Lethbridge Herald - - FRONT PAGE - Bill Grav­e­land

Town busi­nesses step­ping up to as­sist in af­ter­math of ac­ci­dent

Atragic bus crash that has sunk a Saskatchewan com­mu­nity into deep sor­row has also re­leased an in­cred­i­ble dis­play of hu­man kind­ness as res­i­dents strug­gle to deal with their grief.

Sixteen peo­ple died, in­clud­ing 10 play­ers, and an­other 13 were in­jured af­ter a trans­port truck and the bus tak­ing the Hum­boldt Bron­cos to a Saskatchewan Ju­nior Hockey League play­off game on April 6 col­lided at a ru­ral in­ter­sec­tion.

The driver of the truck was un­in­jured.

Peo­ple across Canada and from around the world have opened their hearts and wal­lets. A GoFundMe cam­paign for the vic­tims and their fam­i­lies has sur­passed $10 mil­lion — one of the largest drives ever.

Hum­boldt’s only florist has re­ceived hun­dreds of or­ders from as far away as Aus­tralia to send flowers to any­one and ev­ery­one af­fected by the crash.

The Canalta Ho­tel of­fered free rooms to family mem­bers trav­el­ling to the small Saskatchewan city af­ter the crash, and pro­vided food and sup­port.

“Peo­ple were phon­ing and mak­ing reser­va­tions and they’re just cry­ing and they can hardly get the words out,” said ho­tel gen­eral man­ager Mary-Jane Wilkin­son.

“We’d say don’t worry about a credit card. Don’t worry about any­thing. We’d just get their name and get them booked in so they have a place to put their heads down.”

For Wilkin­son the ac­ci­dent hit close to home. Her son Richard played hockey in Hum­boldt from the age of six.

“I’ve taken him to the hockey bus so many times to go on road trips, and put his equip­ment on buses and dropped him off,” she said.

“That was re­ally hard for me be­cause the re­al­ity was it could have been my kid.”

Restau­rants have handed out free food. In one in­stance, an in­di­vid­ual driv­ing through a Tim Hor­tons bought cof­fee for the next 50 peo­ple in line.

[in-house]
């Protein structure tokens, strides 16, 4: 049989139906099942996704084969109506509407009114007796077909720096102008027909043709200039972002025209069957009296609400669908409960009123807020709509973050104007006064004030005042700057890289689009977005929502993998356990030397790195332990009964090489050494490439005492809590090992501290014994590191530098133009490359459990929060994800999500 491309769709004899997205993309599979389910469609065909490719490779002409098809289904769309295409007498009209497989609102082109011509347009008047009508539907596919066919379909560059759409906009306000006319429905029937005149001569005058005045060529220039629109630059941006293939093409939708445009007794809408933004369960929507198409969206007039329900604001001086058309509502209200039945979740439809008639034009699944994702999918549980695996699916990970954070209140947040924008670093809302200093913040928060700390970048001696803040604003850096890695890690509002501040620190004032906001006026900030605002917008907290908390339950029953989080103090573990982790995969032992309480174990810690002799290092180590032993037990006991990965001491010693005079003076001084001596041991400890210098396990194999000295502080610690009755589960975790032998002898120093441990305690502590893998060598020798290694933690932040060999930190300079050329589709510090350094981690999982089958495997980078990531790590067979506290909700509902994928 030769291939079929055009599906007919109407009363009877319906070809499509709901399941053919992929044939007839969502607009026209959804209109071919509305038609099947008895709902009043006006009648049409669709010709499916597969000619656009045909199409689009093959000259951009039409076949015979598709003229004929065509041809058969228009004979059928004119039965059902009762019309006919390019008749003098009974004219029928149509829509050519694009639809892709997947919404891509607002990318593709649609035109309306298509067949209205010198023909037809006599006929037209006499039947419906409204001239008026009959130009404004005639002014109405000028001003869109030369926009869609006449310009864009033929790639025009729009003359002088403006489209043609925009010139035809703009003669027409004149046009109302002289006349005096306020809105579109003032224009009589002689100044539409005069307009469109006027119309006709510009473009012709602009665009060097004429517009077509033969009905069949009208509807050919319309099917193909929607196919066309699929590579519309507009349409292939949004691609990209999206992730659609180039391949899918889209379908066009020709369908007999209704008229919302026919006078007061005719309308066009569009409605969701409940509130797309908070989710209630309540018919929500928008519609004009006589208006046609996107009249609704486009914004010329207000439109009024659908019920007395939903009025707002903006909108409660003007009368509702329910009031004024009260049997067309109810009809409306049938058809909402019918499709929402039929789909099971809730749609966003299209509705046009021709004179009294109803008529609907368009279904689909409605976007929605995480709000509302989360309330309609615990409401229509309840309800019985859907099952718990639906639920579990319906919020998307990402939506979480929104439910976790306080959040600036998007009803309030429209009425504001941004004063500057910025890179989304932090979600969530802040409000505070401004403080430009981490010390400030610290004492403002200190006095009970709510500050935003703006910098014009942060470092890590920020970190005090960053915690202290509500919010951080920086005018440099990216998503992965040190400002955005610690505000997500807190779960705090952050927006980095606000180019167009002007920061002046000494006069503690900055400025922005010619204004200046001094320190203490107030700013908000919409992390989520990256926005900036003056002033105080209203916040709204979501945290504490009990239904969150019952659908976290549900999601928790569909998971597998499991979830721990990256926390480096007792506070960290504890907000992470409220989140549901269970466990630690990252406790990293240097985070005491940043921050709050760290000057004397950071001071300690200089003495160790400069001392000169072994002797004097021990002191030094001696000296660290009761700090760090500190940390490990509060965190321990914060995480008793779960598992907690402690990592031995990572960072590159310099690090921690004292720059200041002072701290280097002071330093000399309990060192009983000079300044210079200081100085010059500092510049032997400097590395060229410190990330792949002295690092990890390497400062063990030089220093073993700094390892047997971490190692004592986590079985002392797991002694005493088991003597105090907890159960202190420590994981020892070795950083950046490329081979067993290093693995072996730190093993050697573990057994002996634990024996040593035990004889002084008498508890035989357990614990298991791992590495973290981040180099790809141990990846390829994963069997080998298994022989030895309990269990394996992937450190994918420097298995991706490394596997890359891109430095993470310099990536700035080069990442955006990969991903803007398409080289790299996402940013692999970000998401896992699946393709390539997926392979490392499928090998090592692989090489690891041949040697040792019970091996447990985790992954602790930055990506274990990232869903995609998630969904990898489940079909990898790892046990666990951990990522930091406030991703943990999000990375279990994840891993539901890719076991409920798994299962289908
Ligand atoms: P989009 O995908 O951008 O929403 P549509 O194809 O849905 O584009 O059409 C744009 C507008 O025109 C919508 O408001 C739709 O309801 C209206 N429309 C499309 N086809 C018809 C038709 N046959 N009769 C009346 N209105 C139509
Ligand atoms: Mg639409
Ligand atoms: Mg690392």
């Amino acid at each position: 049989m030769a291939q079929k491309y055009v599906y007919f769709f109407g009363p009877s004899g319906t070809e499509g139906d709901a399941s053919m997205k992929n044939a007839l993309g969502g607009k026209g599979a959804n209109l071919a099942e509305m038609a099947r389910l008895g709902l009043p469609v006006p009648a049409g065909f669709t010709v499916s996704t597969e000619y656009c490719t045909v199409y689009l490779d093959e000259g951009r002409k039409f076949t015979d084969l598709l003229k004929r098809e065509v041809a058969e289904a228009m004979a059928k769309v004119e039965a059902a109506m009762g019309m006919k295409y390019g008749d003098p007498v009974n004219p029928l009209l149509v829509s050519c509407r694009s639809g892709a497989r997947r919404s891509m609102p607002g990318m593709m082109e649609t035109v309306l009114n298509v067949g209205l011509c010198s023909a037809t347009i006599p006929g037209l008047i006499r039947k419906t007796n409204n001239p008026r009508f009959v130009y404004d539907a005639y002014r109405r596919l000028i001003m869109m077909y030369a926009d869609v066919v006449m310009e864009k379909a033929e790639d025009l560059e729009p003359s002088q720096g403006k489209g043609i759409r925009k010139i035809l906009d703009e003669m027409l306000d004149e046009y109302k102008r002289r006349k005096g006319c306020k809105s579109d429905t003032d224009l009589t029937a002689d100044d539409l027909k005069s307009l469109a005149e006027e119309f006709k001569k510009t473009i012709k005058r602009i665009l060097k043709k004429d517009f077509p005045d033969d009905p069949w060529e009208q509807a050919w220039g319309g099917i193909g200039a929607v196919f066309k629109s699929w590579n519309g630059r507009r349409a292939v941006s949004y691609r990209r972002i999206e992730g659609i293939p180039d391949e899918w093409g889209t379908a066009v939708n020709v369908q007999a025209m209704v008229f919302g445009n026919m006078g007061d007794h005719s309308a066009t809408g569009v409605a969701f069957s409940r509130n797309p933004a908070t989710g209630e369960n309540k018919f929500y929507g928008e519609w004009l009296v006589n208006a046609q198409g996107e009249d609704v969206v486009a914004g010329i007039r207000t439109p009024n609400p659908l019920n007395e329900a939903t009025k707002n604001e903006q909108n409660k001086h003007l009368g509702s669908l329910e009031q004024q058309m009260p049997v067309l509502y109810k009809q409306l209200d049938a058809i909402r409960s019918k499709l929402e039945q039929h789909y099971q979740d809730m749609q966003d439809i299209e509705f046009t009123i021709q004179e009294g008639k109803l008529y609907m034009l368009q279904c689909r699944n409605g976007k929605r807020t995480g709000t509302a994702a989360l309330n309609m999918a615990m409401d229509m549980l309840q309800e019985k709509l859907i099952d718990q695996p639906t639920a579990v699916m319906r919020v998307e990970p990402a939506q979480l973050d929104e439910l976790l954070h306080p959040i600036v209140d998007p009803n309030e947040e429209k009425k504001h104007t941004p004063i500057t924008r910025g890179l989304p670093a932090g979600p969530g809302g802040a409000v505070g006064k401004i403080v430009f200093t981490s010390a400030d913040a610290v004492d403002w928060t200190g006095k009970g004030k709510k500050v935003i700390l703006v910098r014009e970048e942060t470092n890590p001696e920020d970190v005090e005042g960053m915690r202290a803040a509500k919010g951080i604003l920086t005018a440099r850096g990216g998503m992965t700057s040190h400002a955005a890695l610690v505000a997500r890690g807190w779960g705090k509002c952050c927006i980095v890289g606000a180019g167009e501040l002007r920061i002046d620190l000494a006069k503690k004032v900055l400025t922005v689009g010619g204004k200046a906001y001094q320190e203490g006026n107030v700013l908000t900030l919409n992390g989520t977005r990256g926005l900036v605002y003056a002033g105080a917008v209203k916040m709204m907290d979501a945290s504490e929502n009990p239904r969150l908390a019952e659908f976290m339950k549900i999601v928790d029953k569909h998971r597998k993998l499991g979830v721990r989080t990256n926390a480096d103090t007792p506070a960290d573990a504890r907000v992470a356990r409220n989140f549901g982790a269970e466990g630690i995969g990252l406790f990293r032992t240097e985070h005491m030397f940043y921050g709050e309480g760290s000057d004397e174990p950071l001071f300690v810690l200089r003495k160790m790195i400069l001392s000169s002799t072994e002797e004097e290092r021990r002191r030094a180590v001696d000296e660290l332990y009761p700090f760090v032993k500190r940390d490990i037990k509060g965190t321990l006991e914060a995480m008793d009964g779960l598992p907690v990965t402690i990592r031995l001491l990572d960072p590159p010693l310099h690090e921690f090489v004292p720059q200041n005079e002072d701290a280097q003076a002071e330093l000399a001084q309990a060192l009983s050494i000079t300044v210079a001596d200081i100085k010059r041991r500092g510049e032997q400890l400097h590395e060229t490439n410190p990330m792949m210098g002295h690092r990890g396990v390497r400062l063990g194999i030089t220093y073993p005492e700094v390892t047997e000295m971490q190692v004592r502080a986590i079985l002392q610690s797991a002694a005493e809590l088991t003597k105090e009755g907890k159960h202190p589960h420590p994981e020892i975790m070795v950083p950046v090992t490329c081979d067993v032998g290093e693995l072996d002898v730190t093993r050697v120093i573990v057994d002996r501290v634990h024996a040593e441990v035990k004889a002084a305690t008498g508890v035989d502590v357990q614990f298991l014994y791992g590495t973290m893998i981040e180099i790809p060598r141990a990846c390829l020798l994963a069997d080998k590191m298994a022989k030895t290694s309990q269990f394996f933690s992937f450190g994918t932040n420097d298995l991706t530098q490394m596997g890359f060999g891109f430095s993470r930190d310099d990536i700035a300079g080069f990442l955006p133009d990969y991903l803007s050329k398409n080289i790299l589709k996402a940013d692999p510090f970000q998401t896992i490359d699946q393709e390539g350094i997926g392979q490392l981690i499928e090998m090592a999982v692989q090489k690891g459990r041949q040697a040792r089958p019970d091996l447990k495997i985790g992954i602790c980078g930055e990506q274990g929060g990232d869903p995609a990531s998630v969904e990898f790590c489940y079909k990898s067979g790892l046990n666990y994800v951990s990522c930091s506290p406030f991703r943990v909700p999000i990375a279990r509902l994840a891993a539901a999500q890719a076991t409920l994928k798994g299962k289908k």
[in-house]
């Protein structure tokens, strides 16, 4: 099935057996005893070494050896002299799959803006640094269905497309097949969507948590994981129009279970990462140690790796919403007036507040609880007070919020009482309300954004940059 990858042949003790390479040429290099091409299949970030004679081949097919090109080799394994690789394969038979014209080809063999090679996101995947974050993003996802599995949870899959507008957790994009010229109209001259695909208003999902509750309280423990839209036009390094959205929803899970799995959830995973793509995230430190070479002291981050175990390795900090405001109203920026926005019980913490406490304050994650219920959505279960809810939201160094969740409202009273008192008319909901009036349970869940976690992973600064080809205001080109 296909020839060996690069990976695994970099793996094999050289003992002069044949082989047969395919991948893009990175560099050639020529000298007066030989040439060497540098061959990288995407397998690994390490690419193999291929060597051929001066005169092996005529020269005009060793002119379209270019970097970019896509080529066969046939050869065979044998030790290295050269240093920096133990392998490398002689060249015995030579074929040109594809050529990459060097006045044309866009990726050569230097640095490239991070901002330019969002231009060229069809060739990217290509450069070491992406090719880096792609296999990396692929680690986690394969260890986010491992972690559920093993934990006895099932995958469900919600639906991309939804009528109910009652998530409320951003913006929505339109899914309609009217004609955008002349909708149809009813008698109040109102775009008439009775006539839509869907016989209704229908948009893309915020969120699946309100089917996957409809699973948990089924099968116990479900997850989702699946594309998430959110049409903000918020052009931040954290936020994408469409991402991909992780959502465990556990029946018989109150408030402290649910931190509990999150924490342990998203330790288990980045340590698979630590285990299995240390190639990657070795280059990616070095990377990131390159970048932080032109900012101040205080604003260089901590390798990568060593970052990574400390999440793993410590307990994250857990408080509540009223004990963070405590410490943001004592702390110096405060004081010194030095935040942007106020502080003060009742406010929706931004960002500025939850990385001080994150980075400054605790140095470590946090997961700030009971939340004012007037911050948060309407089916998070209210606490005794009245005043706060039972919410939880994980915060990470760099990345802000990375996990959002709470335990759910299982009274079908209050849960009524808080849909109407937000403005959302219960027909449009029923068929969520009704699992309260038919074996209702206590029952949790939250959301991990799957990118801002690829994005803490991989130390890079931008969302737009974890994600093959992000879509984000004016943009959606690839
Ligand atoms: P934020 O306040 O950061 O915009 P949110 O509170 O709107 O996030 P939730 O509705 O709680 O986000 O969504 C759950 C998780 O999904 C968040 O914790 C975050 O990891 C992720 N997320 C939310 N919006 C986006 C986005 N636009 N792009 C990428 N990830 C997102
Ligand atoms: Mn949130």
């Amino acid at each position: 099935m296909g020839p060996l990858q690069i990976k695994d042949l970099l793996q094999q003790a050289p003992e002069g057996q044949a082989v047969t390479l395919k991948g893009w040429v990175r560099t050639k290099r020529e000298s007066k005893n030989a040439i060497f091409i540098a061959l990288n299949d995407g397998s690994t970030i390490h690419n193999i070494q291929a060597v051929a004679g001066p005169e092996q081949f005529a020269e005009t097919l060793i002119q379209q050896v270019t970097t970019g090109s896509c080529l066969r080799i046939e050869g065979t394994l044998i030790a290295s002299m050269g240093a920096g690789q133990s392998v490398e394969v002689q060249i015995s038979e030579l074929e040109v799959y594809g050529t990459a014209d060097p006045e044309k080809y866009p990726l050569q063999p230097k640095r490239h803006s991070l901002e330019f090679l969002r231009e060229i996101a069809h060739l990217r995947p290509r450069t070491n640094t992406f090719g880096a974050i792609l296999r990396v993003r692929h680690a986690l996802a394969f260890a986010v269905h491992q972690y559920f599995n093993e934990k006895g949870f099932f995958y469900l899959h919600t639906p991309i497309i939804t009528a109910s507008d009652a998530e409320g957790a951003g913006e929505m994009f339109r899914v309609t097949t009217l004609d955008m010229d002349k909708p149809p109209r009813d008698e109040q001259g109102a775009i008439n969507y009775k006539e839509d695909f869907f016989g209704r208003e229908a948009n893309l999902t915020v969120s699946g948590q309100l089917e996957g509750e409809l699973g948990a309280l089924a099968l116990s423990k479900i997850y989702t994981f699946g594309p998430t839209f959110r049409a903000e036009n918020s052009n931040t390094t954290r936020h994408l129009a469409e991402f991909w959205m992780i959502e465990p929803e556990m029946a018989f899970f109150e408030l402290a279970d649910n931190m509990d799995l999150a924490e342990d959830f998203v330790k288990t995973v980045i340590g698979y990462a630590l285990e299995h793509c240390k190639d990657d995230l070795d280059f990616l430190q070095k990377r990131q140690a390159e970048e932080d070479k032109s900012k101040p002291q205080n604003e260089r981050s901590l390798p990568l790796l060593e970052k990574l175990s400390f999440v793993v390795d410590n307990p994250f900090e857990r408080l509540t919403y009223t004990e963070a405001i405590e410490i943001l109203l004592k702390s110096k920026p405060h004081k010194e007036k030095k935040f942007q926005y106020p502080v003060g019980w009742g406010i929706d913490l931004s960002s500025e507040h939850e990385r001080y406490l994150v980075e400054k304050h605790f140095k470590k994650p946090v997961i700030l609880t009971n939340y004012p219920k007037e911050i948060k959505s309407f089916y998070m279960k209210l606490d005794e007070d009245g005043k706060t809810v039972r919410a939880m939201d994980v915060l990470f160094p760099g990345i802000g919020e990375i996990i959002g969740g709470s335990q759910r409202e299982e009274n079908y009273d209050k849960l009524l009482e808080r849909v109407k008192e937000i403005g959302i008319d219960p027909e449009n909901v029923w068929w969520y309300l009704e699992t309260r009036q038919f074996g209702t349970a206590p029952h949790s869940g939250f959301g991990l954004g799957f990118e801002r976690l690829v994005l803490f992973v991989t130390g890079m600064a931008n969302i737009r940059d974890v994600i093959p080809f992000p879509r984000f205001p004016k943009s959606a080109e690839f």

Bos­ton Pizza, a pop­u­lar hang­out for the team, im­me­di­ately gave time off to staff who were friends with the play­ers. Servers from other restau­rants in the chain came to Hum­boldt to cover things off.

One of the man­agers, Rino Fer­reras, said he wasn’t sur­prised at the com­mu­nity sup­port.

“Ev­ery­body knows each other, so ev­ery­body is giving their help­ing hands right away with­out think­ing about get­ting any­thing in re­turn,” he said. “That’s what they want to do — give love and give help.”

The food man­ager for the City of Hum­boldt said he has watched semi-trail­ers full of water, soda and ed­i­bles come into the Hum­boldt Uni­plex ev­ery day.

“We want for noth­ing,” said Alex Wil­son.

Myles Shum­lan­ski, whose son Nick sur­vived the crash, said the pub­lic sup­port has been un­be­liev­able.

“Ev­ery­where you go, ev­ery­body wants to help you out. Nick’s keys for his ve­hi­cle got lost. One of his bosses just phoned (and said) ‘We’re go­ing to drop him off a truck and a card key so tell him he’s good.’

“Ev­ery­body just wants to help. They just wish they could do more. It’s ev­ery­where.”

Former NHL player Shel­don Kennedy, who was with the West­ern Hockey League Swift Current Bron­cos and on the team bus when it crashed in 1986, said hockey is be­yond im­por­tant for small towns.

“You knew peo­ple were go­ing to feel that they needed to help and give and show their sup­port. In those com­mu­ni­ties the only way they can op­er­ate a hockey team is by ev­ery­body pulling on the rope.” Wilkin­son agrees. “Even if you’re not in­volved in hockey here ... it’s all about the Bron­cos in this com­mu­nity.”

Cana­dian Press photo

Com­mu­nity mem­bers en­ter me­mo­rial ser­vice for Lo­gan Schatz, cap­tain of the Hum­boldt Bron­cos, one of 16 peo­ple killed in the hockey team’s bus crash ear­lier this month.

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